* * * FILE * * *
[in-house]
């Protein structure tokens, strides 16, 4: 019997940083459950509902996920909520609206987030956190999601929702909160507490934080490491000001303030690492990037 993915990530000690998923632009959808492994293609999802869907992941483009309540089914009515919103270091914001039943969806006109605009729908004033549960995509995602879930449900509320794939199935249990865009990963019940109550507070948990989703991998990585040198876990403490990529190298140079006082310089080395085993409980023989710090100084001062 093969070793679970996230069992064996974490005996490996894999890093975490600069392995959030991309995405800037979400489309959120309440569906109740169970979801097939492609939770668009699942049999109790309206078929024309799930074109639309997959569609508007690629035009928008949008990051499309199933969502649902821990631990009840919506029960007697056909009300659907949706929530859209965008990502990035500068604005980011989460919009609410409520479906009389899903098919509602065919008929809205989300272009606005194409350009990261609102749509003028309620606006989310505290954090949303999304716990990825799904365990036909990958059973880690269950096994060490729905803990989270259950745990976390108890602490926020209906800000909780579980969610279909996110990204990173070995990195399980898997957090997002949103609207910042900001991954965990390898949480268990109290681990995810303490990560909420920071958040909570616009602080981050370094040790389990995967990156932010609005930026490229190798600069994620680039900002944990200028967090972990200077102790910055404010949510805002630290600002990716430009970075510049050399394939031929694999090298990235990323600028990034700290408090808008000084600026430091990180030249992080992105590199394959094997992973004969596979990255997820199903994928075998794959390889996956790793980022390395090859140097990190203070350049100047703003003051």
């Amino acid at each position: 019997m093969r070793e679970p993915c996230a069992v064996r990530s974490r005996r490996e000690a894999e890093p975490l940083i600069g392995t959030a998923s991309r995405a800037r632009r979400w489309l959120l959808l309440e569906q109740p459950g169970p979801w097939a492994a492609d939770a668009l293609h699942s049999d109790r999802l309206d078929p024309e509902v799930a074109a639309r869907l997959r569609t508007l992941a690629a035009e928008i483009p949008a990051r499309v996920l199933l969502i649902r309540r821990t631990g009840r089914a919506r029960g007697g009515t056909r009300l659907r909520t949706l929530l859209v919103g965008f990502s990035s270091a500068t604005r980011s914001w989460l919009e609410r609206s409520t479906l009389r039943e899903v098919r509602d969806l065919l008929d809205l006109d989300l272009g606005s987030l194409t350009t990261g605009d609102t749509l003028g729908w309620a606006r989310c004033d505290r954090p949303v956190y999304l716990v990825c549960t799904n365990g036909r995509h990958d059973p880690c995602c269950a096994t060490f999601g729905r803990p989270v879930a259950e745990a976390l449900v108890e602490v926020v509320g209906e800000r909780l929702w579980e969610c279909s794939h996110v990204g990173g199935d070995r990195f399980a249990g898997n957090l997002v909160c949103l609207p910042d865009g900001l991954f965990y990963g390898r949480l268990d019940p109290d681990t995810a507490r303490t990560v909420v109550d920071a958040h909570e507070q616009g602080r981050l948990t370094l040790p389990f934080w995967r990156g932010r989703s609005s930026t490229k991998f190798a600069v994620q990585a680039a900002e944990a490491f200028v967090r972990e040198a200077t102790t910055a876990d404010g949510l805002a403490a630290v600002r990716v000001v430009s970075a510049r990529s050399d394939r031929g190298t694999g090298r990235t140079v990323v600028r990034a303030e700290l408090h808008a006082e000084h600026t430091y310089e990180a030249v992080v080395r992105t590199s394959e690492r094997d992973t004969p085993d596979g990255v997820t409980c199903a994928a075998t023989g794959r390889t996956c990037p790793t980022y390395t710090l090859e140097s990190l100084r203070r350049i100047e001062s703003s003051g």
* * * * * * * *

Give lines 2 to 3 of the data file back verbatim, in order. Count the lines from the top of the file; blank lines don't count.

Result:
């Protein structure tokens, strides 16, 4: 019997940083459950509902996920909520609206987030956190999601929702909160507490934080490491000001303030690492990037 993915990530000690998923632009959808492994293609999802869907992941483009309540089914009515919103270091914001039943969806006109605009729908004033549960995509995602879930449900509320794939199935249990865009990963019940109550507070948990989703991998990585040198876990403490990529190298140079006082310089080395085993409980023989710090100084001062 093969070793679970996230069992064996974490005996490996894999890093975490600069392995959030991309995405800037979400489309959120309440569906109740169970979801097939492609939770668009699942049999109790309206078929024309799930074109639309997959569609508007690629035009928008949008990051499309199933969502649902821990631990009840919506029960007697056909009300659907949706929530859209965008990502990035500068604005980011989460919009609410409520479906009389899903098919509602065919008929809205989300272009606005194409350009990261609102749509003028309620606006989310505290954090949303999304716990990825799904365990036909990958059973880690269950096994060490729905803990989270259950745990976390108890602490926020209906800000909780579980969610279909996110990204990173070995990195399980898997957090997002949103609207910042900001991954965990390898949480268990109290681990995810303490990560909420920071958040909570616009602080981050370094040790389990995967990156932010609005930026490229190798600069994620680039900002944990200028967090972990200077102790910055404010949510805002630290600002990716430009970075510049050399394939031929694999090298990235990323600028990034700290408090808008000084600026430091990180030249992080992105590199394959094997992973004969596979990255997820199903994928075998794959390889996956790793980022390395090859140097990190203070350049100047703003003051």
């Amino acid at each position: 019997m093969r070793e679970p993915c996230a069992v064996r990530s974490r005996r490996e000690a894999e890093p975490l940083i600069g392995t959030a998923s991309r995405a800037r632009r979400w489309l959120l959808l309440e569906q109740p459950g169970p979801w097939a492994a492609d939770a668009l293609h699942s049999d109790r999802l309206d078929p024309e509902v799930a074109a639309r869907l997959r569609t508007l992941a690629a035009e928008i483009p949008a990051r499309v996920l199933l969502i649902r309540r821990t631990g009840r089914a919506r029960g007697g009515t056909r009300l659907r909520t949706l929530l859209v919103g965008f990502s990035s270091a500068t604005r980011s914001w989460l919009e609410r609206s409520t479906l009389r039943e899903v098919r509602d969806l065919l008929d809205l006109d989300l272009g606005s987030l194409t350009t990261g605009d609102t749509l003028g729908w309620a606006r989310c004033d505290r954090p949303v956190y999304l716990v990825c549960t799904n365990g036909r995509h990958d059973p880690c995602c269950a096994t060490f999601g729905r803990p989270v879930a259950e745990a976390l449900v108890e602490v926020v509320g209906e800000r909780l929702w579980e969610c279909s794939h996110v990204g990173g199935d070995r990195f399980a249990g898997n957090l997002v909160c949103l609207p910042d865009g900001l991954f965990y990963g390898r949480l268990d019940p109290d681990t995810a507490r303490t990560v909420v109550d920071a958040h909570e507070q616009g602080r981050l948990t370094l040790p389990f934080w995967r990156g932010r989703s609005s930026t490229k991998f190798a600069v994620q990585a680039a900002e944990a490491f200028v967090r972990e040198a200077t102790t910055a876990d404010g949510l805002a403490a630290v600002r990716v000001v430009s970075a510049r990529s050399d394939r031929g190298t694999g090298r990235t140079v990323v600028r990034a303030e700290l408090h808008a006082e000084h600026t430091y310089e990180a030249v992080v080395r992105t590199s394959e690492r094997d992973t004969p085993d596979g990255v997820t409980c199903a994928a075998t023989g794959r390889t996956c990037p790793t980022y390395t710090l090859e140097s990190l100084r203070r350049i100047e001062s703003s003051g």